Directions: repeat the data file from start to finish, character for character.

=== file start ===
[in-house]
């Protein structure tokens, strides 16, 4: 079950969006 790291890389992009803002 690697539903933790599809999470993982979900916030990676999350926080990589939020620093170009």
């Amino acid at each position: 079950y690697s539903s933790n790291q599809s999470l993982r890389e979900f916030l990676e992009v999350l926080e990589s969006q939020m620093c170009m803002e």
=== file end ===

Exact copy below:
[in-house]
């Protein structure tokens, strides 16, 4: 079950969006 790291890389992009803002 690697539903933790599809999470993982979900916030990676999350926080990589939020620093170009």
């Amino acid at each position: 079950y690697s539903s933790n790291q599809s999470l993982r890389e979900f916030l990676e992009v999350l926080e990589s969006q939020m620093c170009m803002e």